While having too much debt can hurt your credit score, especially if you don’t keep up with your payments and make them on time, taking on some debt won’t necessarily hurt your credit — and could strengthen it over the long term. An initial credit pull when you take out a loan may negatively impact your score. But after that, as you build a credit history, manage your accounts well, maintain good payment history, and ultimately increase your earning potential through your education, you can actually boost your credit profile. Of course, you’ll need to ensure you’re making on-time (or even early) payments to see this positive effect!

Why Take out a Student Loan Instead of a Personal Loan?

Lower Interest Rates and Fees Than Most Personal Loans

When it comes to private student loans and personal loans, both have interest rates and fees that vary from lender to lender. And while the interest rates of private student loans are often higher than federal student loans, they are in general substantially less than those of personal loans. And in addition to lower interest rates, private student loans also typically come with no prepayment fees (such as with a Climb loan, for instance) and lower origination fees than personal loans, which reduces your total payments even more.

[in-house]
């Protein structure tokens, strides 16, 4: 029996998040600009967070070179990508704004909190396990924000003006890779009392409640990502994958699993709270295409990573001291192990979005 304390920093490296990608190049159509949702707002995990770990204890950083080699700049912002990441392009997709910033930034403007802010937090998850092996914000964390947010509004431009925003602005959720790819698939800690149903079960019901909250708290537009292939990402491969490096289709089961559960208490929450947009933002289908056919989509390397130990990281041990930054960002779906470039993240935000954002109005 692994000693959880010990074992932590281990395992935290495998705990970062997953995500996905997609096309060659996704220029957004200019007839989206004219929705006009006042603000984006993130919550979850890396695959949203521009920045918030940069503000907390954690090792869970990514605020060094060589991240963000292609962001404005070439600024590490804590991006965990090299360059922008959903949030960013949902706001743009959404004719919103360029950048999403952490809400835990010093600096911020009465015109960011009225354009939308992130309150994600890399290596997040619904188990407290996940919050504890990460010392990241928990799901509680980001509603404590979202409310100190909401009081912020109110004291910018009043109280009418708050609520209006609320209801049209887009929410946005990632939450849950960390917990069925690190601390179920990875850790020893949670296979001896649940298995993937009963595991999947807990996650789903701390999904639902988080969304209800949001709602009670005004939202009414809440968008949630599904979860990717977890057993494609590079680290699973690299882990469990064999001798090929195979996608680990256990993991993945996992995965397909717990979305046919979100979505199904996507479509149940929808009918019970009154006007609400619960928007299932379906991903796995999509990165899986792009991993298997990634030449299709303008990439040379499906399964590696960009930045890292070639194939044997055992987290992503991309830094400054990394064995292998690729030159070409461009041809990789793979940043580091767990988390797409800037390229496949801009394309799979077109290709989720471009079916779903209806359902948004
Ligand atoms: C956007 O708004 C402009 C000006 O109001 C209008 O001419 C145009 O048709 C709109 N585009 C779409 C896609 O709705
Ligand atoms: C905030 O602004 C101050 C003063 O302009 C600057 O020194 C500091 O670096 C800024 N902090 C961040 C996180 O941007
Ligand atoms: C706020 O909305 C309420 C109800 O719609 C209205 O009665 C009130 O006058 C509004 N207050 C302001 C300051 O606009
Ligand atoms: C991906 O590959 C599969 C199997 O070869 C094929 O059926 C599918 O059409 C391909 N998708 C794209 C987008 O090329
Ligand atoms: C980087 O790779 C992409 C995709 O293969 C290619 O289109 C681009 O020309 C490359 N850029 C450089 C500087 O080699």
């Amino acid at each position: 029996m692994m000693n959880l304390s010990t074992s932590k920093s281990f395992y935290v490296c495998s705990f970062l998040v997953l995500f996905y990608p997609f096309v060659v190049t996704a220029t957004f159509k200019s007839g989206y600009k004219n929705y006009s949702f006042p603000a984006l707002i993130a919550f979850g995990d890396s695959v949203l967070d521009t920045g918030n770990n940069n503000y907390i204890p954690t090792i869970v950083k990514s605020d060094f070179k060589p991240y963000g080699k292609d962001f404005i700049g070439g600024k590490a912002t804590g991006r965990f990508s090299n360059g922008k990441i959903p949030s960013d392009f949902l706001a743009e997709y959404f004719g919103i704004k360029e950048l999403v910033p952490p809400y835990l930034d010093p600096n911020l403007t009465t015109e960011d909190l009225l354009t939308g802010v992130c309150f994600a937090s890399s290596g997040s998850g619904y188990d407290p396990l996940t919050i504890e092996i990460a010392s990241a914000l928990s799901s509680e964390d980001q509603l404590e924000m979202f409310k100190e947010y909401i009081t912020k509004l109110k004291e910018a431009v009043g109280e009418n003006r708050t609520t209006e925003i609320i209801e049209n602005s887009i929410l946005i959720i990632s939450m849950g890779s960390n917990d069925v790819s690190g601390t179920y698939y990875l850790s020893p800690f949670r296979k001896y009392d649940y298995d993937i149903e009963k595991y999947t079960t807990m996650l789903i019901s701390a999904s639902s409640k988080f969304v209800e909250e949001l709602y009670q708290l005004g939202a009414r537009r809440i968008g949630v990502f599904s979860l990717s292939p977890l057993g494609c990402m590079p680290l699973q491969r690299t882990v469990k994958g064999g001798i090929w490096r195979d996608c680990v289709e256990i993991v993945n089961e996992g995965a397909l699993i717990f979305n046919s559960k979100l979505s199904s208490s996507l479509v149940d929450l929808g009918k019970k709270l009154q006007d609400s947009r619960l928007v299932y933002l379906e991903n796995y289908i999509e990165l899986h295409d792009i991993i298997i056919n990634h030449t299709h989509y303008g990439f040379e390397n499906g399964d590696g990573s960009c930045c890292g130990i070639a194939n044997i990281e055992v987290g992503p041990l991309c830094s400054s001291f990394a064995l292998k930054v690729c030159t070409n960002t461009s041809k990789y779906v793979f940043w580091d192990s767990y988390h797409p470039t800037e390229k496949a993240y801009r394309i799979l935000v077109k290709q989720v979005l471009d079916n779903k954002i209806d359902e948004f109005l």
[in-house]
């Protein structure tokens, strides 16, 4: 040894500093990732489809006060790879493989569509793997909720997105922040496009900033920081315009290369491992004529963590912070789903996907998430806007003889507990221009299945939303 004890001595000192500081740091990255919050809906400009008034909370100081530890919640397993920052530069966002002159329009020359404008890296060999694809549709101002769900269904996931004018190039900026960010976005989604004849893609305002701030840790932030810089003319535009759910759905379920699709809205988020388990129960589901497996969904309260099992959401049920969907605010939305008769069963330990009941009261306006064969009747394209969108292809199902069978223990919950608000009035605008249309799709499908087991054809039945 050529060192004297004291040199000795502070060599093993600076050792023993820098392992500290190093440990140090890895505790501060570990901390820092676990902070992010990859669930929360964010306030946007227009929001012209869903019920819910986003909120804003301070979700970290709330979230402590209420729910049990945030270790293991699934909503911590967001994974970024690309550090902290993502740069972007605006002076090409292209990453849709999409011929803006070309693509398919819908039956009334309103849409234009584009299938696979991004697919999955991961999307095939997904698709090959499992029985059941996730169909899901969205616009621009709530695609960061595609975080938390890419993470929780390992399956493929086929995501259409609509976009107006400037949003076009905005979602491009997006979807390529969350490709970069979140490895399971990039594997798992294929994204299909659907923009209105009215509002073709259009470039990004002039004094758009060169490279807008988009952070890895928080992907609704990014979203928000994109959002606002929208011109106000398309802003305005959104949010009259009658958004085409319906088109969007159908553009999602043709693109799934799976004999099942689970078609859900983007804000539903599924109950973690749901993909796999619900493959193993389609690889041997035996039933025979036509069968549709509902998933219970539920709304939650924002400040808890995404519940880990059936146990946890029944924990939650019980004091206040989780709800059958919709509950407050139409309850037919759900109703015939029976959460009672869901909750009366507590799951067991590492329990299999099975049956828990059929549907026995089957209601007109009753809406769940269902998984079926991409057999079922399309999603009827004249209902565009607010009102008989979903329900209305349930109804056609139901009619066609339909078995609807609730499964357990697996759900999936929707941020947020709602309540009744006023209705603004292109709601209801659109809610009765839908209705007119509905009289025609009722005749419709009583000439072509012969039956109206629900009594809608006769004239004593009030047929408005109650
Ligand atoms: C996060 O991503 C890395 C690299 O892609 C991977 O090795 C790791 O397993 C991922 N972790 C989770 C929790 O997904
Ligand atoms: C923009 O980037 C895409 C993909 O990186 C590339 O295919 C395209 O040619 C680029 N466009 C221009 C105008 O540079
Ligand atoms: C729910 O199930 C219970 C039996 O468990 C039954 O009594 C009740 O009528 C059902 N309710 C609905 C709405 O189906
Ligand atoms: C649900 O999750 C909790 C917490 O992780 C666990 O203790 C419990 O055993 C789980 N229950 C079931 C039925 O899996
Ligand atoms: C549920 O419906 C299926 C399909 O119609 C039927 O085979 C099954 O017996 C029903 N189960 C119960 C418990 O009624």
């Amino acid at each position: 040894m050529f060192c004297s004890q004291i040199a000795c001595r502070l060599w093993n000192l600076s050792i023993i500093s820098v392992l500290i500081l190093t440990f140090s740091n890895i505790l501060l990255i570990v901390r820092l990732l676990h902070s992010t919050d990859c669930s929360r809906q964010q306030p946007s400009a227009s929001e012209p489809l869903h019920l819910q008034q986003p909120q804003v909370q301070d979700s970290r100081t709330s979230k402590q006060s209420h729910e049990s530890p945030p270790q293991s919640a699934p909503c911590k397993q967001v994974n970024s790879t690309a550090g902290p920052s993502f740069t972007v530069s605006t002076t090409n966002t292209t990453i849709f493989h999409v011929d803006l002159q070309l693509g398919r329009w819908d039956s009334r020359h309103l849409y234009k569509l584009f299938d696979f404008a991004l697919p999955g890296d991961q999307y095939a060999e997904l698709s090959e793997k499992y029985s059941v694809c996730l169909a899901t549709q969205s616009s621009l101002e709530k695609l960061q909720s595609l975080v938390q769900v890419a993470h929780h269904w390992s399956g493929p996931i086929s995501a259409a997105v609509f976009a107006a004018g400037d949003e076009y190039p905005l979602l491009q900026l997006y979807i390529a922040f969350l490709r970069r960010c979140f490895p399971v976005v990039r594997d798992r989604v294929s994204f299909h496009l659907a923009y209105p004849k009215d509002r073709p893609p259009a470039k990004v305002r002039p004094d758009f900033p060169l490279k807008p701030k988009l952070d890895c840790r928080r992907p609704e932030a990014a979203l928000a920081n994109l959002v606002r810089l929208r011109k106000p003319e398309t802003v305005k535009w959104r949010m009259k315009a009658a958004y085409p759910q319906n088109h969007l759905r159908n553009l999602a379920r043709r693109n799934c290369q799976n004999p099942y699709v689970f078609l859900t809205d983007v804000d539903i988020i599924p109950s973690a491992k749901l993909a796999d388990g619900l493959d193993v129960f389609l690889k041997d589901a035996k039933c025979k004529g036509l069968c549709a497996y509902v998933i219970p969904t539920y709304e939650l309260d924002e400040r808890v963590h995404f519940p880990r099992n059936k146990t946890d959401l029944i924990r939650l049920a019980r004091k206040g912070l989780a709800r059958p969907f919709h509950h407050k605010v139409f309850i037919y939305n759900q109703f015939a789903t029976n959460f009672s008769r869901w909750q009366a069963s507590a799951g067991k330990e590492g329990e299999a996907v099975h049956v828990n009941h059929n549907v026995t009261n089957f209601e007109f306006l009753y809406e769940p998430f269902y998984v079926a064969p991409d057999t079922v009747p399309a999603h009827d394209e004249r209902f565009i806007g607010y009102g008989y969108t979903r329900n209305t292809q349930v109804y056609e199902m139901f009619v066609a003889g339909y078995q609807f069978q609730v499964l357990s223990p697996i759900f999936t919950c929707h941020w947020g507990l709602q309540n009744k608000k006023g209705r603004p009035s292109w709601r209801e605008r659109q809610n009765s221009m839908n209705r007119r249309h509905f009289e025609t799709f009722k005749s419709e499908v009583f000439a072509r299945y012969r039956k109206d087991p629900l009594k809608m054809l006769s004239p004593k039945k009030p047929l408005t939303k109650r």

When these are factored in with Climb’s ability to help students with lower FICO scores, while most personal loans are more focused on approving people with higher FICO scores, financing becomes much more affordable and widely available to those looking to further their education.

Borrower Incentives